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The Corsican Trap : it's mechanism and reception. / D'Arcy, Geraint.

In: Theatre Notebook, Vol. 65, No. 1, 01.01.2011.

Research output: Contribution to journalArticle

Harvard

D'Arcy, G 2011, 'The Corsican Trap: it's mechanism and reception', Theatre Notebook, vol. 65, no. 1.

APA

D'Arcy, G. (2011). The Corsican Trap: it's mechanism and reception. Theatre Notebook, 65(1).

Vancouver

D'Arcy G. The Corsican Trap: it's mechanism and reception. Theatre Notebook. 2011 Jan 1;65(1).

Author

D'Arcy, Geraint. / The Corsican Trap : it's mechanism and reception. In: Theatre Notebook. 2011 ; Vol. 65, No. 1.

BibTeX

@article{b4f86eee6831412db8f4bf712d1c70a5,
title = "The Corsican Trap: it's mechanism and reception",
abstract = "In 1852, Charles Kean commissioned Dion Boucicault to adapt Les Fr{\`e}res Corses for the English stage. Boucicault took the 1850 Parisian version, adapted it into The Corsican Brothers and under the direction of Charles Kean, who also played both leads, the play opened on 24 February at Kean's Princess's Theatre (Era 29 February 1852).The play is a revenge tale about twin brothers who share a psychic link. Split into three acts, the first two acts take place chronologically at the same time and lead to the one brother's death and his ghostly appearance to the other. The third act leads to the surviving brother's revenge. As a melodrama, the time discrepancy in the play is interesting as is the premise of the ghosts and the way the action plays out. The play should have been no better received than its French counterpart, but due to the staging of Kean's production, it was to become immensely popular.One month after opening at the Princess, The Corsican Brothers was running in five other London Houses (Era 21 March 1852), by April it had reached the Adelphi in Edinburgh (Era 4 April 1852) and the next week it opened in the Queen's Royal Theatre in Dublin. In Kean's eight year tenancy at the Princess, it was performed two hundred and thirty six times.",
keywords = "theatre history, theatre technology, 19th century theatre",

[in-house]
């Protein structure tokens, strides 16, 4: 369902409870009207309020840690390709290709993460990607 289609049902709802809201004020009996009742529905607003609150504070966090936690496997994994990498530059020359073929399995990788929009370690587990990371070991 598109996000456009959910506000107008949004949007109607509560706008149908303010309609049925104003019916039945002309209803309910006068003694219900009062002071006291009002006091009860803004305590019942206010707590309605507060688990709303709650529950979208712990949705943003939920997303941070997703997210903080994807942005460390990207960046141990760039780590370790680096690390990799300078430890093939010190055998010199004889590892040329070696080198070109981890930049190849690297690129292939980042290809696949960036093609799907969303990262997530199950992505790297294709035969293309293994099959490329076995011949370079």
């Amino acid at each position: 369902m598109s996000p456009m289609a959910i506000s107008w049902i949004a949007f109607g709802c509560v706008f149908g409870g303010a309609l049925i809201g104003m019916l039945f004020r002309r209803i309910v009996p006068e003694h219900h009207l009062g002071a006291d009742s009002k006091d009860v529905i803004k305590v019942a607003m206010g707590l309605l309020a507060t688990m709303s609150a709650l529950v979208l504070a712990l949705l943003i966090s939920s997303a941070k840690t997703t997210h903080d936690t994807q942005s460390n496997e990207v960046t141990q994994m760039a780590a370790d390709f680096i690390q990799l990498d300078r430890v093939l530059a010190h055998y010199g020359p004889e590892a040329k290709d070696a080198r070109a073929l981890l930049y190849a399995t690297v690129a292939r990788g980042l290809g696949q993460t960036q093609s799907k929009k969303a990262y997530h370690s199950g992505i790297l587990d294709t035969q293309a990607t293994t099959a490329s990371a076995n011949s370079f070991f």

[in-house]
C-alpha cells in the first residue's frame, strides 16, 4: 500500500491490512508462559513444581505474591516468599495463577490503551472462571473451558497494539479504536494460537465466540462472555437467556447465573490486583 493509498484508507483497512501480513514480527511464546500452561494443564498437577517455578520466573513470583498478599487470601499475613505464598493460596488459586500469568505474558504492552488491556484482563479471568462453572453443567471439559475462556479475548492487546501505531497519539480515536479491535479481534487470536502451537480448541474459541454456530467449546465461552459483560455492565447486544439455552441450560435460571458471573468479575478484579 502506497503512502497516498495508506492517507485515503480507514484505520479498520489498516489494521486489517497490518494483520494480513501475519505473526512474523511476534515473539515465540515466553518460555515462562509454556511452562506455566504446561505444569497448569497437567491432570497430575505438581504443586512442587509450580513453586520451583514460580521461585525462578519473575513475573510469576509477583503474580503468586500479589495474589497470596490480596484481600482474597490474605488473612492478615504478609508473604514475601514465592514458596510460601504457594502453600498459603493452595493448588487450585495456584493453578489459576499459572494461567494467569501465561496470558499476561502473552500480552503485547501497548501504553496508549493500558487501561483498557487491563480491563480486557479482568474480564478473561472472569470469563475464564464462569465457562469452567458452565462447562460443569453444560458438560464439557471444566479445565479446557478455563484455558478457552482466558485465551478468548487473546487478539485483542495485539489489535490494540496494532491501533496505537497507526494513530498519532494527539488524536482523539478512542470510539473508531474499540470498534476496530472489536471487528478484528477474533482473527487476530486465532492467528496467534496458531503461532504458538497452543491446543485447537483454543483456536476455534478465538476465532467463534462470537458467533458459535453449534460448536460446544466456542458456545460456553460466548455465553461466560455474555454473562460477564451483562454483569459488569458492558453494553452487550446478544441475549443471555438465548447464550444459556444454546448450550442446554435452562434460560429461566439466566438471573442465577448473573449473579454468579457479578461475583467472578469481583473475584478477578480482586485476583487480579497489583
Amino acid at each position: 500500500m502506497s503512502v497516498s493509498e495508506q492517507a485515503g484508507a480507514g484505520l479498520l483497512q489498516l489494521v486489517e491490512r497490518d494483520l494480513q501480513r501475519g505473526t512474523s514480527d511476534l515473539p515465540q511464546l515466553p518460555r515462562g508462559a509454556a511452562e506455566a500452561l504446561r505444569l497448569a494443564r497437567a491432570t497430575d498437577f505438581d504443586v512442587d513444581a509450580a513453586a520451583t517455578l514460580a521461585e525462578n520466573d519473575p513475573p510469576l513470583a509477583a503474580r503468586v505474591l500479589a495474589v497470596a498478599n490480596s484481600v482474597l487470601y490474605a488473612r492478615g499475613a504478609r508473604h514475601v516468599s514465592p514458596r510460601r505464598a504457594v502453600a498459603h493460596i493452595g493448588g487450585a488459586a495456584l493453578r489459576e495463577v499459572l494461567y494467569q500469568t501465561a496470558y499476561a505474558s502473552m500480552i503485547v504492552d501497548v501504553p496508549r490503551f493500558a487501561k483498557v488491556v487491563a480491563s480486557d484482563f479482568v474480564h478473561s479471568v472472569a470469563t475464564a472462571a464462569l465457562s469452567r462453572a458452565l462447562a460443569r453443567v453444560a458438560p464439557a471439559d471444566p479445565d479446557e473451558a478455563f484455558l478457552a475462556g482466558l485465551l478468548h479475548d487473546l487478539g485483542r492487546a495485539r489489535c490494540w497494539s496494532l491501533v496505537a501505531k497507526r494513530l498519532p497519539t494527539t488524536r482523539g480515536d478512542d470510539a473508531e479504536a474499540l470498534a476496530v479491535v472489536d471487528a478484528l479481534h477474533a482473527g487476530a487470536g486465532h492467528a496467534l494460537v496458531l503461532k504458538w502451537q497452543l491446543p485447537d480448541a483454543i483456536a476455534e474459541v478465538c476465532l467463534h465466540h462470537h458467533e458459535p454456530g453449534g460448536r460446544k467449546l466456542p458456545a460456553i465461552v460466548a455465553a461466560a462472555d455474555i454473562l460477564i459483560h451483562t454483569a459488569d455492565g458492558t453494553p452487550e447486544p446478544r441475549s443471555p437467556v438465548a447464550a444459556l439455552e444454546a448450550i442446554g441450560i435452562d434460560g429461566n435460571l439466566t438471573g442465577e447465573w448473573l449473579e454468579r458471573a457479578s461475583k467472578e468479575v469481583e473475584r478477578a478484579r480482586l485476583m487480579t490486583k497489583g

author = "Geraint D'Arcy",
year = "2011",
month = jan,
day = "1",
language = "English",
volume = "65",
journal = "Theatre Notebook",
number = "1",

}

RIS

TY - JOUR

T1 - The Corsican Trap

T2 - it's mechanism and reception

AU - D'Arcy, Geraint

PY - 2011/1/1

Y1 - 2011/1/1

N2 - In 1852, Charles Kean commissioned Dion Boucicault to adapt Les Frères Corses for the English stage. Boucicault took the 1850 Parisian version, adapted it into The Corsican Brothers and under the direction of Charles Kean, who also played both leads, the play opened on 24 February at Kean's Princess's Theatre (Era 29 February 1852).The play is a revenge tale about twin brothers who share a psychic link. Split into three acts, the first two acts take place chronologically at the same time and lead to the one brother's death and his ghostly appearance to the other. The third act leads to the surviving brother's revenge. As a melodrama, the time discrepancy in the play is interesting as is the premise of the ghosts and the way the action plays out. The play should have been no better received than its French counterpart, but due to the staging of Kean's production, it was to become immensely popular.One month after opening at the Princess, The Corsican Brothers was running in five other London Houses (Era 21 March 1852), by April it had reached the Adelphi in Edinburgh (Era 4 April 1852) and the next week it opened in the Queen's Royal Theatre in Dublin. In Kean's eight year tenancy at the Princess, it was performed two hundred and thirty six times.

AB - In 1852, Charles Kean commissioned Dion Boucicault to adapt Les Frères Corses for the English stage. Boucicault took the 1850 Parisian version, adapted it into The Corsican Brothers and under the direction of Charles Kean, who also played both leads, the play opened on 24 February at Kean's Princess's Theatre (Era 29 February 1852).The play is a revenge tale about twin brothers who share a psychic link. Split into three acts, the first two acts take place chronologically at the same time and lead to the one brother's death and his ghostly appearance to the other. The third act leads to the surviving brother's revenge. As a melodrama, the time discrepancy in the play is interesting as is the premise of the ghosts and the way the action plays out. The play should have been no better received than its French counterpart, but due to the staging of Kean's production, it was to become immensely popular.One month after opening at the Princess, The Corsican Brothers was running in five other London Houses (Era 21 March 1852), by April it had reached the Adelphi in Edinburgh (Era 4 April 1852) and the next week it opened in the Queen's Royal Theatre in Dublin. In Kean's eight year tenancy at the Princess, it was performed two hundred and thirty six times.

KW - theatre history

KW - theatre technology

KW - 19th century theatre

M3 - Article

VL - 65

JO - Theatre Notebook

JF - Theatre Notebook

IS - 1

ER -

ID: 91354